Canadian Eskimo Dog

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Is the Canadian Eskimo Dog right for you?

Species group:

Other name(s): Qimmiq; Canadian Inuit Dog

The basics:
The Canadian Eskimo Dog is a larger version of the Arctic dog that was bred by the Thule, the ancestors of modern Canadian Inuits. These dog provided their owners with a means of transport, protection, and food. Superbly adapted to life in the Polar Regions, these dogs also played an important role in the 19th and 20th century expeditions to the Arctic and the Antarctic. However, after the invention of the snowmobile, the demand for them vanished, and the breed became extremely rare. In 1959, the American Kennel Club (AKC) removed it from its list of recognized breeds because of its small numbers.

In 1972, William Carpenter and John McGrath, with support from the Canadian Kennel Club and the Canadian Government, established the Canadian Eskimo Dog Research Foundation Kennel Club. Dogs bred by them were registered with the Canadian Kennel Club. Though a foundation stock for the breed was set up, today the Canadian Eskimo Dog remains an extremely rare breed, with only 279 registered specimens.

For the most part, this dog can only be recommended to experts working to preserve the breed. Know how to handle the challenges presented by the Arctic dog personality, and be willing to give the dog something useful or interesting to do.

Appearance / health:
The Canadian Eskimo Dog is a powerful dog with a thick neck, broad chest, and muscular limbs. The head is wedge shaped and ears are erect. The eyes are set in a way that imparts them with a serious expression. The bushy tail is carried curled over the back. They are medium to large muscular dogs. Their physique gives an impression of being built for hard work rather than for speed. Females are smaller than the males.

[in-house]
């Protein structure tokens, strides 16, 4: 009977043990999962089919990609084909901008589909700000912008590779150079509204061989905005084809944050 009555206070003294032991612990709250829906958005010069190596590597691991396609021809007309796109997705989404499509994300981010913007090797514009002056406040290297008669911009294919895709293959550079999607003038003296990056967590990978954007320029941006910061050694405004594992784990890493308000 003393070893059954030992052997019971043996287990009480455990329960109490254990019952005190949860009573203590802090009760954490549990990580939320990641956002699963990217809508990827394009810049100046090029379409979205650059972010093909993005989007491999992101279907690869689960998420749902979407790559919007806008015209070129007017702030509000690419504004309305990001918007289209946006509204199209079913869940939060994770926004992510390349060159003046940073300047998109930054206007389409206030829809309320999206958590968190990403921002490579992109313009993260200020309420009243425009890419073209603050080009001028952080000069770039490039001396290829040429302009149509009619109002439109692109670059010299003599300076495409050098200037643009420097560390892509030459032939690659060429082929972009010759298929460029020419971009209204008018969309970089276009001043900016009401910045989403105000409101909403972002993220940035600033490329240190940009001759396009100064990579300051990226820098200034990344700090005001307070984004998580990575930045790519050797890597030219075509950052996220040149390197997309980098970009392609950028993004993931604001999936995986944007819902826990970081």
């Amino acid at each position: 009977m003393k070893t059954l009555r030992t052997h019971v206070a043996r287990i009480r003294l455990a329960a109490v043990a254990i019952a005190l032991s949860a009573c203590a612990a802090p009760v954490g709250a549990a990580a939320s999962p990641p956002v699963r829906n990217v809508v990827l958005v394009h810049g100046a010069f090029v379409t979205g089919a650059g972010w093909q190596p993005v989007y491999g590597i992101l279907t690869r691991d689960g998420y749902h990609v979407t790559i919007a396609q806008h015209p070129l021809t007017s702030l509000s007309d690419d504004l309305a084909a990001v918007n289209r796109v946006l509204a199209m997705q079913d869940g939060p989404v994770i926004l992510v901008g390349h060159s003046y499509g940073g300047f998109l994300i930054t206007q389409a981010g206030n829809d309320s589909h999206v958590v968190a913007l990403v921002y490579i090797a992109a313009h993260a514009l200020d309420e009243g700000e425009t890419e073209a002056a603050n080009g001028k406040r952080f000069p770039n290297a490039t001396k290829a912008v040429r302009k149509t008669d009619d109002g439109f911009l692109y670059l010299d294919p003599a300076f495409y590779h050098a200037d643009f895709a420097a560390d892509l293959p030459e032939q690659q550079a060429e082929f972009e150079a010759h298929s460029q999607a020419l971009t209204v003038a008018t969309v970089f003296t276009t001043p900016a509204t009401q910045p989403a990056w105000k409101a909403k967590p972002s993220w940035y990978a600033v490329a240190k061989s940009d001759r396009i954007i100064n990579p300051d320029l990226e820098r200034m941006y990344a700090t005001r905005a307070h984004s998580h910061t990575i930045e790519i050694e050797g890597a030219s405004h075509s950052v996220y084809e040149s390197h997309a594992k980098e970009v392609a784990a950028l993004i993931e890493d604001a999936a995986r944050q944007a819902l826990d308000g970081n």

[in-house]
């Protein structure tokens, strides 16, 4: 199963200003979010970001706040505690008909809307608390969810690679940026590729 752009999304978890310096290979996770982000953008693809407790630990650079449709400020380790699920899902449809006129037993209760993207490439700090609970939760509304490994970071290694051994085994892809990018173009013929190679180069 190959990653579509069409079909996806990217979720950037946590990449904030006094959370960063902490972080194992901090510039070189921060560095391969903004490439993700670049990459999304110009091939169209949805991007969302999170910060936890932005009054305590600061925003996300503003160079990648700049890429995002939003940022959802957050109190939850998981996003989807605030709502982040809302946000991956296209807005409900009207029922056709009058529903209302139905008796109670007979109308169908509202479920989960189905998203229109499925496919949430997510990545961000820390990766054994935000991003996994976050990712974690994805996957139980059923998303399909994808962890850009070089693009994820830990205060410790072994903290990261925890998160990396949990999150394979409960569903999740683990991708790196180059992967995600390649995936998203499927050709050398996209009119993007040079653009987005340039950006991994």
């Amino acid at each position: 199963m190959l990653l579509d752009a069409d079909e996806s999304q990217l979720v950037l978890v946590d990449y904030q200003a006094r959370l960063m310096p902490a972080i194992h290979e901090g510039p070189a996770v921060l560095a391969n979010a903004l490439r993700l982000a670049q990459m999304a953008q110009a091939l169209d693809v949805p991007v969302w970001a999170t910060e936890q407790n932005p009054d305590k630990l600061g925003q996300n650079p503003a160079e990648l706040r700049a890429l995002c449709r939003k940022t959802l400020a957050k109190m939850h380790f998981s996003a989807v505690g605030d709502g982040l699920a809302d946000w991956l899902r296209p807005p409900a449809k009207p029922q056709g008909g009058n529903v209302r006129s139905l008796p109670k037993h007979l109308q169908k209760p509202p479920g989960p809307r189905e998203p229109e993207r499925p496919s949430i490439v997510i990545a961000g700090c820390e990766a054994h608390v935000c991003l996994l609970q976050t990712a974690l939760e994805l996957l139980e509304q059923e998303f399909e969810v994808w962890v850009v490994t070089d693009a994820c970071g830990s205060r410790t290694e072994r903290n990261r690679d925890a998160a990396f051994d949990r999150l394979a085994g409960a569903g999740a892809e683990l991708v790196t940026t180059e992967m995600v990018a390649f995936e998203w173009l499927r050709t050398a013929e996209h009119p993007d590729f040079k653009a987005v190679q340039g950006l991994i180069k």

Routine brushing is usually sufficient to maintain the coat of the Canadian Eskimo Dog. However, during warm weather, when the breed sheds its dense undercoat, brushing with a coat rake may be required to prevent hair mats from forming.

These dogs have an enormous amount of energy and require a good amount of exercise.

This breed has a strong immune system, and enjoys a high level of resistance to disease. However, individuals do suffer from some genetic health problems such as progressive retinal atrophy or degeneration of the retina leading to visual impairment.

Behavior / temperament:
Canadian Eskimo Dogs are zesty dogs. They have immense strength, stamina, and capacity for endurance. They are not as headstrong and independent as some of the northern breeds. They make wonderful companions for those who live active outdoor lives.

The Canadian Eskimo Dogs are curious and intelligent. They respond well to training and remember commands that they have once learnt. Training methods that use positive reinforcement and encouragement are ideal for the breed.

Eskimo Dogs usually howl rather than bark. In a pack, their howling resembles that of wolves. A chorus of howls may gradually rise in a crescendo, and then suddenly stop.

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